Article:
By Brittany Anas / NewsBreak Denver
(Denver, Colo.) With larger-than-life, brilliant self-portraits of legendary artist Frida Khalo looming in the backdrop, Denverites can now practice yoga in an immersive art gallery.
Following the popularity of the Van Gogh immersive exhibit that debuted in Denver and a Monet
one that popped up nationally, Mexican artist Frida Khalo’s work is the latest to get the multi-sensory, digital treatment with some of her most popular paintings projected in a 360-degree gallery, accompanied by composer Luca Longobari’s resonant score that blends electronic and piano music.
But in addition to touring the gallery at Lighthouse Denver (3900 Elati St.), art lovers can also sign up for 35-minute customized yoga flow classes in the space.
The art-meets-yoga workout is choreographed to sync with the music, sounds, light and moving images from Kahlo’s vast oeuvre of masterpieces. Instructors from The River Yoga lead the classes.
Yoga classes are scheduled for 8:15 a.m. Friday, Saturday and Sunday mornings. Tickets cost $54.99 per person and spots can be reserved here. Guests need to bring their yoga mats.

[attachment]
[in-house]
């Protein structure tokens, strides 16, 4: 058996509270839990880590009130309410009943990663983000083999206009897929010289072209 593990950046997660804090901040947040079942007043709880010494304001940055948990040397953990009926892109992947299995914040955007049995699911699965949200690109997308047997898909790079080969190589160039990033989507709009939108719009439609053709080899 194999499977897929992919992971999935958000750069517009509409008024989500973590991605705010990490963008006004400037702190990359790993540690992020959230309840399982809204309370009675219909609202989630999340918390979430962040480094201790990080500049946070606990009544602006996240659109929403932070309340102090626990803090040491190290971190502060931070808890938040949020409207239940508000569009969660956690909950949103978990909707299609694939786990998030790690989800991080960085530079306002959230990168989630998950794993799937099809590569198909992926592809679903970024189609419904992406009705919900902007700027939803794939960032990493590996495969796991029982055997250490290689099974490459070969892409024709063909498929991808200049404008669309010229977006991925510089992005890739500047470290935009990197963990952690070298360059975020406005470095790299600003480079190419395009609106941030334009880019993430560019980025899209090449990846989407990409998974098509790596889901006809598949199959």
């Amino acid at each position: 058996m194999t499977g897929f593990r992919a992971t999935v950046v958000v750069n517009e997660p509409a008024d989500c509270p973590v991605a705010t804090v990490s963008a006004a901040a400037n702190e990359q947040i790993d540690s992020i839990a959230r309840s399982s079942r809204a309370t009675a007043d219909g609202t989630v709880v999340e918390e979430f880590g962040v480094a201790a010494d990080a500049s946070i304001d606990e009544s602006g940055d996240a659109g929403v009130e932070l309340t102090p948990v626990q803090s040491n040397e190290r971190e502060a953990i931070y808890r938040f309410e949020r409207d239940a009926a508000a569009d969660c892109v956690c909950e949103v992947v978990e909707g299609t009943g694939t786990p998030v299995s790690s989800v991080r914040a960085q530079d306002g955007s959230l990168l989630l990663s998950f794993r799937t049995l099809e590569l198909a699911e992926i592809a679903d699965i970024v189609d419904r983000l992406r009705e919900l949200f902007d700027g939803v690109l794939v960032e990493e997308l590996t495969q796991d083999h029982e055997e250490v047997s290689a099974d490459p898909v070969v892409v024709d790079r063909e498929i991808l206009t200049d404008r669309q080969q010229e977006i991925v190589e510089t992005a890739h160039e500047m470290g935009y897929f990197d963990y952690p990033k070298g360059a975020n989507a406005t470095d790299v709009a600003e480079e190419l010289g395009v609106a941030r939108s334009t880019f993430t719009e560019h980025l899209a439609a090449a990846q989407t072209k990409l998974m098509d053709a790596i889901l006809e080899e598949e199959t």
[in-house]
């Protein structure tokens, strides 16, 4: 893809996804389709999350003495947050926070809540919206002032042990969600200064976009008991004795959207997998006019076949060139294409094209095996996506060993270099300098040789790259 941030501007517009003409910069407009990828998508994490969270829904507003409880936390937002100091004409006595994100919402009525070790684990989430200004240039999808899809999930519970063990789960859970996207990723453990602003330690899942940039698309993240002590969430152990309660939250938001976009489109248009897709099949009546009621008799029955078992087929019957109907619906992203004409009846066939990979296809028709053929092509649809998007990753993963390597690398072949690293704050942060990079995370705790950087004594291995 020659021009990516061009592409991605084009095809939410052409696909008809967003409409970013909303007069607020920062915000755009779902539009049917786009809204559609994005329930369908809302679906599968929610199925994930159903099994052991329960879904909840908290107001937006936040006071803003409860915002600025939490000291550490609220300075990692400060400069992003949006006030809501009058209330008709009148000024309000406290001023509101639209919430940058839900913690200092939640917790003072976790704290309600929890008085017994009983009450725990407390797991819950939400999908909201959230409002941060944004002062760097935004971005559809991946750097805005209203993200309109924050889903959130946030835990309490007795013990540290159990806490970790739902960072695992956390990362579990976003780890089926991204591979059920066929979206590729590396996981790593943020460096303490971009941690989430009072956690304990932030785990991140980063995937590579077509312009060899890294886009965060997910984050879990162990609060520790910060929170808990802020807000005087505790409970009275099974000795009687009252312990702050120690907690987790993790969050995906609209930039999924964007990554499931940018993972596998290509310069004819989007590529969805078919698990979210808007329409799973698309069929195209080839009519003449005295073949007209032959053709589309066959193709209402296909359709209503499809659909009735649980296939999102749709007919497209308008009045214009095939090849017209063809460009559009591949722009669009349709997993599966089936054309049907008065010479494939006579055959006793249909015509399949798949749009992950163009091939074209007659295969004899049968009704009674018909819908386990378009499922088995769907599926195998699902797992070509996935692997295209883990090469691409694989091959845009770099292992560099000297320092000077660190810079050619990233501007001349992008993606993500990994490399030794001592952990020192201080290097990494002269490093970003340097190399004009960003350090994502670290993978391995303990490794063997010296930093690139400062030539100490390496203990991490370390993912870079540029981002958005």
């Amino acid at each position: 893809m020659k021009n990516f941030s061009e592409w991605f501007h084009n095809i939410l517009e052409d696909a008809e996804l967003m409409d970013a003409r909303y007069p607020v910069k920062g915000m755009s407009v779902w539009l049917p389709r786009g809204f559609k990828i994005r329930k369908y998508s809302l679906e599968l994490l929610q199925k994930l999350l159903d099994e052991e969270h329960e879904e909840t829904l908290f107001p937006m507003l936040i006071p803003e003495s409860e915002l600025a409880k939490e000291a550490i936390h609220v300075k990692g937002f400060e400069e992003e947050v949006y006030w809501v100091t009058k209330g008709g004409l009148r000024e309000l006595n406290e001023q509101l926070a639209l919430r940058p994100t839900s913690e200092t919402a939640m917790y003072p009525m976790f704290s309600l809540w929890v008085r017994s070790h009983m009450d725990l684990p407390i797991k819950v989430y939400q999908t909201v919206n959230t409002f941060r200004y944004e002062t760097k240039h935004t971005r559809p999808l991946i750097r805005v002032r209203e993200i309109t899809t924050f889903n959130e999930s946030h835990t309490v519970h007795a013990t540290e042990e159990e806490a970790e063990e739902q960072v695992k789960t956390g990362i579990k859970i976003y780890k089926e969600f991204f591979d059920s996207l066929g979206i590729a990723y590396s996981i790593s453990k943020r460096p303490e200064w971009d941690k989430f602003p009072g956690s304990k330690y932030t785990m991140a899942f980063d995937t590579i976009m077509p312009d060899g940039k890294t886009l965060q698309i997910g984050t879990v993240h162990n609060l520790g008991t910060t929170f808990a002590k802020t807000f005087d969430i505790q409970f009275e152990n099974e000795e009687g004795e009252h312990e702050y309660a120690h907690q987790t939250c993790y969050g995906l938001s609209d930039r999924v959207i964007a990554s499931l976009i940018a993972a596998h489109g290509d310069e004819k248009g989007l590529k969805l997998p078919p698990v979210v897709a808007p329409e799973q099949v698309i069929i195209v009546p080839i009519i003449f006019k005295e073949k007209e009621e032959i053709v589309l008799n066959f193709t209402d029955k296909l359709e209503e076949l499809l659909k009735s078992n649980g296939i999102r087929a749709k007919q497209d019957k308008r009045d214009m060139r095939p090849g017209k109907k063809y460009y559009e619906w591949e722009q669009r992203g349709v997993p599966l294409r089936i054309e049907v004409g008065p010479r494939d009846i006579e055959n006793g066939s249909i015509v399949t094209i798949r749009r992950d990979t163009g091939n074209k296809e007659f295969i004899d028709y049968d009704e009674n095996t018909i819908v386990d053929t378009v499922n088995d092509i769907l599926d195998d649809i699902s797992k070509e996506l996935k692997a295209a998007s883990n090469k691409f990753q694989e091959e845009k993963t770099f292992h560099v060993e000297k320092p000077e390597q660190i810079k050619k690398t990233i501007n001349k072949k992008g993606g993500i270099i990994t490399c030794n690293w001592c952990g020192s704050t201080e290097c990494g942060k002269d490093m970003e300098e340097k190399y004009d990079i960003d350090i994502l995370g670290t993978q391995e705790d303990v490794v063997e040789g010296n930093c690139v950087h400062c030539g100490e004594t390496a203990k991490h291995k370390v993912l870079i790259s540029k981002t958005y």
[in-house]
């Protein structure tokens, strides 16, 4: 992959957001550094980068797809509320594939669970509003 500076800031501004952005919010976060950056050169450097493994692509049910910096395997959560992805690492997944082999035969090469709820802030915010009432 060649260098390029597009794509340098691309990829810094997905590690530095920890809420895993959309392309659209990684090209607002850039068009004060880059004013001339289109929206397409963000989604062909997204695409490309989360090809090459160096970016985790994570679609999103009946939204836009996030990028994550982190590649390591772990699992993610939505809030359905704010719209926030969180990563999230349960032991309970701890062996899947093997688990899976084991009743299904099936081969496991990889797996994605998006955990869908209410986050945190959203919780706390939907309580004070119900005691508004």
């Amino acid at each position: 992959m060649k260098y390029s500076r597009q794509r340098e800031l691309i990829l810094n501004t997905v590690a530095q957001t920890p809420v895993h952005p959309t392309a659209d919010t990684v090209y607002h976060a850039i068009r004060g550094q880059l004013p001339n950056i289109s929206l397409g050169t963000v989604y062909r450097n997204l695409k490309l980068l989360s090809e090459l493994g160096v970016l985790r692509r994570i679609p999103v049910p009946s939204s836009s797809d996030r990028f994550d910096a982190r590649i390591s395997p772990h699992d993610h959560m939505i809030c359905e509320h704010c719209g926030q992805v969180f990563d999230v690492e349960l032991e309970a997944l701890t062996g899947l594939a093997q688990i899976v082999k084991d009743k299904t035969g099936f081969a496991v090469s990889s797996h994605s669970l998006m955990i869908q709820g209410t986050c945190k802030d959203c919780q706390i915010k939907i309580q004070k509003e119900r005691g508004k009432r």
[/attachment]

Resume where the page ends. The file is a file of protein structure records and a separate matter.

What’s the Immersive Frida Kahlo exhibit?
Denver is among a few cities debuting the “Immersive Frida Kahlo” exhibit, which was designed by creative director and Italian film producer Massimiliano Siccardi.
The exhibit, which is in town through May 30, includes more than 70 projectors illuminating more than 500,000 square feet so Kahlo’s vibrant paintings circle visitors.
A bus accident that badly injured Kahlo when she was 18 inspired her art career. Confined to bed, her parents encouraged her to paint, making her a special easel so that she could paint in bed. Her parents attached mirrors to her bedpost to help her create self-portraits. She once said: “I paint myself because I am often alone and I am the subject I know best.”
Interest in Kahlo’s work grew significantly after her 1954 death. Her Blue House (La Casa Azul) in Mexico City opened as a museum in 1958, and, in the 1970s, the feminist movement fueled interest in her work as she was viewed as an iconic female artist. Then, in 2002, the biographical drama film, “Frida,” was released depicting the professional and private life of the surrealist Mexican artist.
Some of Kahlo’s best-known pieces are brought to life in the immersive exhibit, including “The Two Fridas,” “The Wounded Deer” and “Diego and I,” an oil painting that recently sold for nearly $35 million, according to The New York Times.